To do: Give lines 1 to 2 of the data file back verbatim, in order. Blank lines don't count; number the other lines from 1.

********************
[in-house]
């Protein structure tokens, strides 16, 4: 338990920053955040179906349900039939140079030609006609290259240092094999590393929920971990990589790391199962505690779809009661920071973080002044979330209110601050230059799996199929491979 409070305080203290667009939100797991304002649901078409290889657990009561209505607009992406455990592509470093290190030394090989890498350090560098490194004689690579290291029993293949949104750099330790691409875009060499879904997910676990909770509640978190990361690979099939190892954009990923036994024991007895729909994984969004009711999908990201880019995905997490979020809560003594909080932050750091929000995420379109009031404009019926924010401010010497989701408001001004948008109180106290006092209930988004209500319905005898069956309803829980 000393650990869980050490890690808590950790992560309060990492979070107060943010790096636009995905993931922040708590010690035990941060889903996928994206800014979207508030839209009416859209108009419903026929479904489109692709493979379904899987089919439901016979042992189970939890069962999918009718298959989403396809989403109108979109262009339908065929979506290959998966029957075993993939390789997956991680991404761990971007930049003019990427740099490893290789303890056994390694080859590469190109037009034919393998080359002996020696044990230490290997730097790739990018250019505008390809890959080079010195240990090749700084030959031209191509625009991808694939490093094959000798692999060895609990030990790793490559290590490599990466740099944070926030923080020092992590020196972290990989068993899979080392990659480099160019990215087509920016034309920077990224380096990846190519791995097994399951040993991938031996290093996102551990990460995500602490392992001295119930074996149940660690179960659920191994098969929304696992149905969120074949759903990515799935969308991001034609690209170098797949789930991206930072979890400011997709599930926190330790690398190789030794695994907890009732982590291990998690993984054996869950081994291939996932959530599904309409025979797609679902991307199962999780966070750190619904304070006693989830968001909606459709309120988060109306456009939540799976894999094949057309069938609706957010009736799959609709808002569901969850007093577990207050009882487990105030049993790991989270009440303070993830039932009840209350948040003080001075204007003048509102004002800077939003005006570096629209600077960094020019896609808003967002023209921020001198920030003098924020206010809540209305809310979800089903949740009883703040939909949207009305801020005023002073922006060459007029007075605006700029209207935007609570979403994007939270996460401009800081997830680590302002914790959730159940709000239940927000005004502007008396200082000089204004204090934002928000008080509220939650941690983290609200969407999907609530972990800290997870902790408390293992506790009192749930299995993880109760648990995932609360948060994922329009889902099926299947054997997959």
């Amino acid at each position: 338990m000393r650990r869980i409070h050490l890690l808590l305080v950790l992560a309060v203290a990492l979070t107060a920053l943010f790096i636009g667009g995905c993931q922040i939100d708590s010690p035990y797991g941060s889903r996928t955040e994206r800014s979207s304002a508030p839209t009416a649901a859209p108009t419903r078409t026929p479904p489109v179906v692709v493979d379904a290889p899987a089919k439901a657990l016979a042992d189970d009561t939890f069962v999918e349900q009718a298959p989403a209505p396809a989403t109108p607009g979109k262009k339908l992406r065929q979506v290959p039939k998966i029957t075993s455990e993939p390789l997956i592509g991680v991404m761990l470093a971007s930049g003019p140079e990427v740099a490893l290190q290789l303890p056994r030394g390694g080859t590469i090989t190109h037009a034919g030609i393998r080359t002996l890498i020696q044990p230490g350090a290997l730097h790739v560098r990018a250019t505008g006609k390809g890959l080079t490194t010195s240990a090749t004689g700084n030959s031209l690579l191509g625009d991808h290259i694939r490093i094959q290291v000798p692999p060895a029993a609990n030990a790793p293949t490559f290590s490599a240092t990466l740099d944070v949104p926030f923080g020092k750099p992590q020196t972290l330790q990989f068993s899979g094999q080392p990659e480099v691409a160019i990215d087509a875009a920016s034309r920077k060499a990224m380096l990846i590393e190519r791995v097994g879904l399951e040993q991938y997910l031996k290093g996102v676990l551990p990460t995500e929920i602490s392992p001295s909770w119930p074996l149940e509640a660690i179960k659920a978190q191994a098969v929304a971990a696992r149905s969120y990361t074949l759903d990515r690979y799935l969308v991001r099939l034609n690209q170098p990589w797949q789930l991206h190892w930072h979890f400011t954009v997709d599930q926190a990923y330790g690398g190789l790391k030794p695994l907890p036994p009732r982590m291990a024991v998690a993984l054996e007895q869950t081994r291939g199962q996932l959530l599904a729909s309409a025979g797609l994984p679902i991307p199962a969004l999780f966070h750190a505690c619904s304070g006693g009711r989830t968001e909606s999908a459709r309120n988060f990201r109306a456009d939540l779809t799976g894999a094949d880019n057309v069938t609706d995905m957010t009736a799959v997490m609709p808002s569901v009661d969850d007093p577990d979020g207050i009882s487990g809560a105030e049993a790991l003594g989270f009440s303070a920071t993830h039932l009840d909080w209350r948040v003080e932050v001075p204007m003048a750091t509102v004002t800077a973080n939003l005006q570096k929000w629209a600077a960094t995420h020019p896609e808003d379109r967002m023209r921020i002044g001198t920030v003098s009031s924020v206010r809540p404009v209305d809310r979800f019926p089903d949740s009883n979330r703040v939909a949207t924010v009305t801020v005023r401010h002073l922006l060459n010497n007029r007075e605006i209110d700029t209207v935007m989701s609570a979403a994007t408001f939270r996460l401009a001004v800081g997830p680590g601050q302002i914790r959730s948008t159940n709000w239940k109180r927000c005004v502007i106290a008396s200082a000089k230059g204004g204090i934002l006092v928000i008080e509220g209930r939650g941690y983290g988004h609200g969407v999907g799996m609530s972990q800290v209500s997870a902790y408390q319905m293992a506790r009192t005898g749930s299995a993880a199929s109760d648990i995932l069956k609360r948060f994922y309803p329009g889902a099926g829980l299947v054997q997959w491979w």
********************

[in-house]
């Protein structure tokens, strides 16, 4: 338990920053955040179906349900039939140079030609006609290259240092094999590393929920971990990589790391199962505690779809009661920071973080002044979330209110601050230059799996199929491979 409070305080203290667009939100797991304002649901078409290889657990009561209505607009992406455990592509470093290190030394090989890498350090560098490194004689690579290291029993293949949104750099330790691409875009060499879904997910676990909770509640978190990361690979099939190892954009990923036994024991007895729909994984969004009711999908990201880019995905997490979020809560003594909080932050750091929000995420379109009031404009019926924010401010010497989701408001001004948008109180106290006092209930988004209500319905005898069956309803829980 000393650990869980050490890690808590950790992560309060990492979070107060943010790096636009995905993931922040708590010690035990941060889903996928994206800014979207508030839209009416859209108009419903026929479904489109692709493979379904899987089919439901016979042992189970939890069962999918009718298959989403396809989403109108979109262009339908065929979506290959998966029957075993993939390789997956991680991404761990971007930049003019990427740099490893290789303890056994390694080859590469190109037009034919393998080359002996020696044990230490290997730097790739990018250019505008390809890959080079010195240990090749700084030959031209191509625009991808694939490093094959000798692999060895609990030990790793490559290590490599990466740099944070926030923080020092992590020196972290990989068993899979080392990659480099160019990215087509920016034309920077990224380096990846190519791995097994399951040993991938031996290093996102551990990460995500602490392992001295119930074996149940660690179960659920191994098969929304696992149905969120074949759903990515799935969308991001034609690209170098797949789930991206930072979890400011997709599930926190330790690398190789030794695994907890009732982590291990998690993984054996869950081994291939996932959530599904309409025979797609679902991307199962999780966070750190619904304070006693989830968001909606459709309120988060109306456009939540799976894999094949057309069938609706957010009736799959609709808002569901969850007093577990207050009882487990105030049993790991989270009440303070993830039932009840209350948040003080001075204007003048509102004002800077939003005006570096629209600077960094020019896609808003967002023209921020001198920030003098924020206010809540209305809310979800089903949740009883703040939909949207009305801020005023002073922006060459007029007075605006700029209207935007609570979403994007939270996460401009800081997830680590302002914790959730159940709000239940927000005004502007008396200082000089204004204090934002928000008080509220939650941690983290609200969407999907609530972990800290997870902790408390293992506790009192749930299995993880109760648990995932609360948060994922329009889902099926299947054997997959």